How is it now a crime to help the poor? Recently, Arnold Abbott in Fort Lauderdale was arrested twice for publicly helping feed the vulnerable in his community and now faces jail time for giving food to homeless people. This new law bans public meal-sharing. Arnold Abbott, 90-years-old said: "One of the police officers came over and said 'Drop that plate right now,' as if I was carrying a weapon." He added: "These are the poorest of the poor, they have nothing, they don't have a roof over their heads. How do you turn them away?"
Ron Book, a city lobbyist, defended the law arguing that "Feeding people on the streets is sanctioning homelessness.Whatever discourages feeding people on the streets is a positive thing." This aloof statement suggests that homeless individuals are choosing a luxurious option as if there situation wasn't riddled with suffering and hopelessness. The city has decided the best response to hunger and homelessness is to allocate money in their budget to bus the homeless out of town.
This phenomenon not isolated to Fort Lauderdale. This new law has come into effect in Seattle, Los Angeles, Phoenix, Dallas and Philadelphia. Astonishingly, according to the National Coalition for the Homeless, 33 American cities passed new restrictions on feeding the homeless between January 2013-April 2014.
Jews are commanded against following these laws, since we are obligated to feed and tend to the most vulnerable in our midst. The Shulchan Aruch writes:
If someone comes and says, "feed me," you don't check him to see if he is an imposter, but you feed him right away. If there is a naked person who comes and says, "give me clothing," you check him to see if he is an imposter. And if you know him, you give him clothing right away (Yoreh Deah, Laws of Tzedakah, 251:10).
In the Bible, a society that punishes those that feed the homeless is analogous to Sodom, a city that was riddled with moral perversion. Not only are we encouraged to engage in hospitality and acts of kindness we are warned that there will be punishment for those who mistreat guests and those in need. We see this in the paradigmatic failure of hachnasat orchim (hosting guests) in Sodom and how it leads to the destruction of society (Genesis 19): "They had beds [in Sodom] upon which travelers slept. If he [the guest] was too long, they shortened him [by lopping off his feet]; if too short, they stretched him out" (Sanhedrin 109b). They not only avoided welcoming guests and abused them, but punished those who reached out to others. "Rabbi Yehudah said: They issued a proclamation in Sodom saying: 'Everyone who strengthens the hand of the poor and the needy with a loaf of bread shall be burnt by fire!'" (Pirke DeRabbi Eliezer 25).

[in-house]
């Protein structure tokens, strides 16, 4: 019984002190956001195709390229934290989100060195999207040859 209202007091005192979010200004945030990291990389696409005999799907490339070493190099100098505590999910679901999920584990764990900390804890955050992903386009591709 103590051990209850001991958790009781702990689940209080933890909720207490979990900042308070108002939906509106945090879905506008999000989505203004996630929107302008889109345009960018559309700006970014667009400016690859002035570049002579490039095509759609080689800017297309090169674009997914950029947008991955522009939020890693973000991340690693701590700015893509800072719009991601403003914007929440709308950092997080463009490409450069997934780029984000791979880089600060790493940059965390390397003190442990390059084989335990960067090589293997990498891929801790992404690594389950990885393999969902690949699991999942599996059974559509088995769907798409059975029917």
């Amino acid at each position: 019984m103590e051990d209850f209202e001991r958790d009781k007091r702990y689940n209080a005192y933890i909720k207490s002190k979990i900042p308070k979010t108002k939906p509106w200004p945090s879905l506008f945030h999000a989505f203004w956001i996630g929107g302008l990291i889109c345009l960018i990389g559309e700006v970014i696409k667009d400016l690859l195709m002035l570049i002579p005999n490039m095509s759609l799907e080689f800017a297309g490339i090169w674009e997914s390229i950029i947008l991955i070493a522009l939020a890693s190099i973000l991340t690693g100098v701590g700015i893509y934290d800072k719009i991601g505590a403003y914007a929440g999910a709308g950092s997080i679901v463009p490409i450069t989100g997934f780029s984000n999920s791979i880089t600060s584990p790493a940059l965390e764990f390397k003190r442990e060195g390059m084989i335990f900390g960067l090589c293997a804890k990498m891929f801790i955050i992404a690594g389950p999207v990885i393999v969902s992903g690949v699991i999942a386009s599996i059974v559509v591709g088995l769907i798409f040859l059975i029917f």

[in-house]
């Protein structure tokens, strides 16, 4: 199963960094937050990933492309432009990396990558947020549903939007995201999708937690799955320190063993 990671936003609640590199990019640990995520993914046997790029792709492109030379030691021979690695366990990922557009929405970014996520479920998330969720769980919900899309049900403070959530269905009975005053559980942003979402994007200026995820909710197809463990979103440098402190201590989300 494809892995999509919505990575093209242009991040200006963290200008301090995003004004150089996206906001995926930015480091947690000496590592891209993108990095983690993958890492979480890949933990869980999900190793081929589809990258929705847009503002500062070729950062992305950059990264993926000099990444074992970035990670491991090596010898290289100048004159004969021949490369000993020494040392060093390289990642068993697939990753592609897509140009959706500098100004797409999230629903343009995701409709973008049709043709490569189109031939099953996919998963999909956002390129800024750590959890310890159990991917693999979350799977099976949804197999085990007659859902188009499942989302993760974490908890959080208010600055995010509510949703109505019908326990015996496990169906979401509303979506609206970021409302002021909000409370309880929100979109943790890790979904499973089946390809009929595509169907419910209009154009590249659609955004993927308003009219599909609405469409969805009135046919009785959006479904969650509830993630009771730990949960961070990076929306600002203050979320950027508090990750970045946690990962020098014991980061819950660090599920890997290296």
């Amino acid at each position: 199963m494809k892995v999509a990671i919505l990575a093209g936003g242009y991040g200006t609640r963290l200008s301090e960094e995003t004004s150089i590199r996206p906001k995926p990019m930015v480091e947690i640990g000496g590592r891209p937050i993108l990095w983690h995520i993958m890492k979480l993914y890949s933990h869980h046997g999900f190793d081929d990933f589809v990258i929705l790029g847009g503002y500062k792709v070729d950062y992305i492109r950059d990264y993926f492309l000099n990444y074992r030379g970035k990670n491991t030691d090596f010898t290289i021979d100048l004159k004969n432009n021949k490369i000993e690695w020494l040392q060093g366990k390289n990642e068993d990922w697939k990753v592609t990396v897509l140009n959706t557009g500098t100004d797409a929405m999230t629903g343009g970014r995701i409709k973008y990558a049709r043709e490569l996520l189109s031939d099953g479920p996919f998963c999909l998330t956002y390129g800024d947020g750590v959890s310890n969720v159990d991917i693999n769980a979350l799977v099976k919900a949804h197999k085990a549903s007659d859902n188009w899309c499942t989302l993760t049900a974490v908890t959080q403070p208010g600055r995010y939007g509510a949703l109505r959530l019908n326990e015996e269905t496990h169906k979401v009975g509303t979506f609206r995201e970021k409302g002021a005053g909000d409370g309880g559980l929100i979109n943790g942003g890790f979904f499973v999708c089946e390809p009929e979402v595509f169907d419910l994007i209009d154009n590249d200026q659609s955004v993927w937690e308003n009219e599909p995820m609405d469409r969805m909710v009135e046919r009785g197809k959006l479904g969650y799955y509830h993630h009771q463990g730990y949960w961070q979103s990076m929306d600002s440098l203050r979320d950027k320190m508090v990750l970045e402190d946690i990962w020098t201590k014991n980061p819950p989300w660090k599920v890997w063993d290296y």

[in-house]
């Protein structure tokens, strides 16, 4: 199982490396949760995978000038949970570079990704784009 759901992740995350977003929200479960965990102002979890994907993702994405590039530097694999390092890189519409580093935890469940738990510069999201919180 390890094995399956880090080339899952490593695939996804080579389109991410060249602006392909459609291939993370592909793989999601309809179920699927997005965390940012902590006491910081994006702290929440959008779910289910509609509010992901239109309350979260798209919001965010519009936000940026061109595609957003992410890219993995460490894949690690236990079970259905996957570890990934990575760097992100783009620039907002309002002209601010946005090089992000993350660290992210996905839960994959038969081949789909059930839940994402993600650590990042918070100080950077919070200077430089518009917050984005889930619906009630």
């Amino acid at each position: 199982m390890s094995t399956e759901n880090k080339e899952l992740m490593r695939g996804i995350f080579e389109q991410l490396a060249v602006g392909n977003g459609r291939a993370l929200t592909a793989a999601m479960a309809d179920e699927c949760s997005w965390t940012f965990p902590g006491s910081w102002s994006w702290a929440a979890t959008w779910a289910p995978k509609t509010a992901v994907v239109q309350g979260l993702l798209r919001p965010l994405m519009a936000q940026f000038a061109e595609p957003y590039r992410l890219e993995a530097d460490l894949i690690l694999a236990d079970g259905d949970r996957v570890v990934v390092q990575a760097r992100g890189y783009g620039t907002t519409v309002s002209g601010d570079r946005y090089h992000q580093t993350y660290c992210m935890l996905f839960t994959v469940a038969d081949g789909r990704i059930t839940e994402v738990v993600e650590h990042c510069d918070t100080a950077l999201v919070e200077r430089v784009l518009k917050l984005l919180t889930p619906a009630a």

It is hard to imagine any religious (or secular humanist) tradition endorsing such perverse cruelty to the most vulnerable in society, but it has a long history. More than 200 years ago, Thomas Malthus not only theorized (with little empirical data, one might add) that population would outstrip the ability of people to feed themselves, he was obsessed with the idea that the poor should not procreate, and militantly opposed any charity as an encouragement for the poor to multiply. Charles Dickens famously parodied Malthusian cruelty in A Christmas Carol with Ebenezer Scrooge, who rejects an appeal for charity from poor Bob Cratchit. When told that many of the poor would rather die than face the harsh conditions of the workhouse, Scrooge answers that "...they had better do it, and decrease the surplus population."
In the 20th century, there were further efforts to restrict aid to the homeless. During the early years of the Great Depression in the 1930s, some western communities banded together to prevent migrants from entering their town, an episode vividly described in John Steinbeck's graphic novel, The Grapes of Wrath. Among the homeless, an estimated 2 million people (nearly all men) called "hoboes" hitched rides on freight trains in an effort to find work in America. Perhaps 6,500 were killed annually by accident (for example, falling under a train) or by being murdered by train agents hired to ensure that no hobos boarded their trains. Among these hoboes was future Supreme Court Associate Justice William O Douglas, and undoubtedly many others fought and died fighting for this nation in World War II.
More recently, a new assault on the homeless has centered on laws that effectively criminalize feeding the homeless. In 2010, a report issued by the National Coalition for the Homeless and the National Law Center on Homeless and Poverty issued a report detailing various ways in which municipalities made feeding the homeless a crime, through the following methods:
• Restriction of feeding on public property
• Limiting the number of people who can be fed
• Restricted areas
• Restrictions based on spurious concerns for food safety
• Police harassment to deter feeding
One person who is behind the spate of laws outlawing the feeding of the homeless is consultant Robert Marbut. In a recent interview with NPR, speaking from San Antonio, Texas, he claimed that more than 90 percent of money given to the homeless is wasted on things like drugs and alcohol, and that feeding the poor results in "preventing people from going into 24/7 programming." Marbut claims that he lived "for days" as a homeless person, and that he found that in nearly every case the homeless could find people who fed them up to six times a day.
What is remarkable about Marbut's specious illogic is that he never once asked the homeless what they wanted. He paints such a rosy picture of homelessness that one wonders why he did not stay with the homeless so he could continue to eat all the abundant food that the homeless seem to enjoy daily.
What of the "24/7" programs that Marbut assumes are available to all, starting with Texas? According to the Texas Medical Association: